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World/Nation Briefs December 20, 2010

| December 20, 2010 8:00 PM

A Christmas treat: A total lunar eclipse

LOS ANGELES - Weather permitting, sky gazers in North and Central America and a tiny sliver of South America will boast the best seats to this year's only total eclipse of the moon.

The eclipse will happen tonight on the West Coast and during the wee hours Tuesday on the East Coast.

The moon is normally illuminated by the sun. During a total lunar eclipse, the full moon passes through the shadow created by the Earth blocking the sun's light. Some indirect sunlight will still manage to pierce through and give the moon a ghostly color.

Since the eclipse coincides with winter solstice, the moon will appear high in the sky - a boon for skywatchers.

North and Central America should be able to view the entire show, which is expected to last 3 hours if skies are clear. Total eclipse begins at 11:41 p.m. PST tonight or 2:41 a.m. EST Tuesday. The totality phase - when the moon is entirely inside Earth's shadow - will last a little over an hour.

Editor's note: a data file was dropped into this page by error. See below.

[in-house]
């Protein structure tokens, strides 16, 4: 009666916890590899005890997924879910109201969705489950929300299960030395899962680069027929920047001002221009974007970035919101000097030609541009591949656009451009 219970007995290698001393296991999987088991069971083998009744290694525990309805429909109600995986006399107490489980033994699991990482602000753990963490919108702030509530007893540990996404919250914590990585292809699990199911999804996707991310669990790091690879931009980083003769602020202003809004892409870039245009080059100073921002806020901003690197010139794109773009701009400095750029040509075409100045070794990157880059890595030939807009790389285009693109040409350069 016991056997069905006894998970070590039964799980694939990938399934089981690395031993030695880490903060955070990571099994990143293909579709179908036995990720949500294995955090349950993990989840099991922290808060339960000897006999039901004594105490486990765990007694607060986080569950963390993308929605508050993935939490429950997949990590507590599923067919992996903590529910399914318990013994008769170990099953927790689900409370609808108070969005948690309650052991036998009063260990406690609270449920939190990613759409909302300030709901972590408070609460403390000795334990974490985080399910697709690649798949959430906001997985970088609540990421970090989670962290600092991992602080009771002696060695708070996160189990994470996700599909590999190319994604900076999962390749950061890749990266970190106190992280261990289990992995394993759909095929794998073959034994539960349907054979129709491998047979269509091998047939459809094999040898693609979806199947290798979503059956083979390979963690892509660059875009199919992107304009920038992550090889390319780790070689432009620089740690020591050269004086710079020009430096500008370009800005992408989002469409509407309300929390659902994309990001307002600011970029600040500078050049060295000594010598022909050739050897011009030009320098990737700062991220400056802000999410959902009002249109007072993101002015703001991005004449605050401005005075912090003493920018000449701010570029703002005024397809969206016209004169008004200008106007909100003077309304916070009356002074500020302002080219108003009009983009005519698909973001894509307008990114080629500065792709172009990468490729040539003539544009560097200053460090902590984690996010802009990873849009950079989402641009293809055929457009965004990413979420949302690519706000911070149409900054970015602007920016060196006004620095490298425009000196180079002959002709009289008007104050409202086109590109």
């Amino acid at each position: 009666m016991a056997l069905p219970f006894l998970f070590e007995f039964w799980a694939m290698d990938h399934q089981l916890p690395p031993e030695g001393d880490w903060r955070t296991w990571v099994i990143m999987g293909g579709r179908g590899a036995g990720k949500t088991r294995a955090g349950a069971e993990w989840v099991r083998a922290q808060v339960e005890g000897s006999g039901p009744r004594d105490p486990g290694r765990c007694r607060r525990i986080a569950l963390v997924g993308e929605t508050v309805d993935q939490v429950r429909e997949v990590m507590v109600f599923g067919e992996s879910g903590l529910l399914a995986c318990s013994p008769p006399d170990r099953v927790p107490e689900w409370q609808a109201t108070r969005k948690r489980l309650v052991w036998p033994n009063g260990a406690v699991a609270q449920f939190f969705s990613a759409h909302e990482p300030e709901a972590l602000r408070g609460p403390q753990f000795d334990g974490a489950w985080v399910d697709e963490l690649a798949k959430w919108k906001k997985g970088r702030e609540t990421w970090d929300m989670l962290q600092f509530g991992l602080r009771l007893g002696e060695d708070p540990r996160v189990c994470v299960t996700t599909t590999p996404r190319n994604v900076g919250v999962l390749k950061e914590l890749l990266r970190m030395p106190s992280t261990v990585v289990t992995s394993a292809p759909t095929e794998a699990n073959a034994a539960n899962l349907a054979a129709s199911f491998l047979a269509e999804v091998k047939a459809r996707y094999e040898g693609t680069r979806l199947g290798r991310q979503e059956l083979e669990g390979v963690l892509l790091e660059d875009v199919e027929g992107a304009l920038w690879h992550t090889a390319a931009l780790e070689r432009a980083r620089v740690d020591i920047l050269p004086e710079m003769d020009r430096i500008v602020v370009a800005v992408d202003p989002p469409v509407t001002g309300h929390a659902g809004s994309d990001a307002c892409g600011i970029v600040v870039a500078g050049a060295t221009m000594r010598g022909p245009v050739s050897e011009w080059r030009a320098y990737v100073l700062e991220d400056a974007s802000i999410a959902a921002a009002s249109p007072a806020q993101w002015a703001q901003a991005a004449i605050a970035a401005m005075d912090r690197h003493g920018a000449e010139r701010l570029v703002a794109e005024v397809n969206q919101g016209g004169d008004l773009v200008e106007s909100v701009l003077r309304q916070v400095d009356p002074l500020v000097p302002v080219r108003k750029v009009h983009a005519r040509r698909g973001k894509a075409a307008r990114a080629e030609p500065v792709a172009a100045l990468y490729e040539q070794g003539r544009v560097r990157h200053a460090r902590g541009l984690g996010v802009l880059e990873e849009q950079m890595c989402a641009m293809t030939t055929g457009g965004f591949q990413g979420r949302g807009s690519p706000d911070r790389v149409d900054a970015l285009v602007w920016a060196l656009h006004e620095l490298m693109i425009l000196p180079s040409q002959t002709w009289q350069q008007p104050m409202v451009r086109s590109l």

Mexico pipeline blast kills 27

SAN MARTIN TEXMELUCAN, Mexico - A massive oil pipeline explosion lay waste to parts of a central Mexican city Sunday, incinerating people, cars, houses and trees as gushing crude turned streets into flaming rivers. At least 27 people were killed, 12 of them children, in a disaster authorities blamed on oil thieves.

The blast in San Martin Texmelucan, estimated to have affected a three-mile radius, scorched homes and cars and left metal and pavement twisted from the intense heat and in some cases burned to ash.

Relatives sobbed as firefighters pulled charred bodies from the incinerated homes, some of the remains barely more than piles of ashes and bones.

Jose Luis Chavez, 58, who lives 10 blocks from the explosion, said he heard at least two loud booms and saw flames leap more than 30 feet in the air. He said it was as if a bomb had exploded underground.

Aside from the deaths, at least 52 people were hurt and at least 200 were in shelters after fleeing San Martin, which is about 55 miles east of Mexico City.

- The Associated Press

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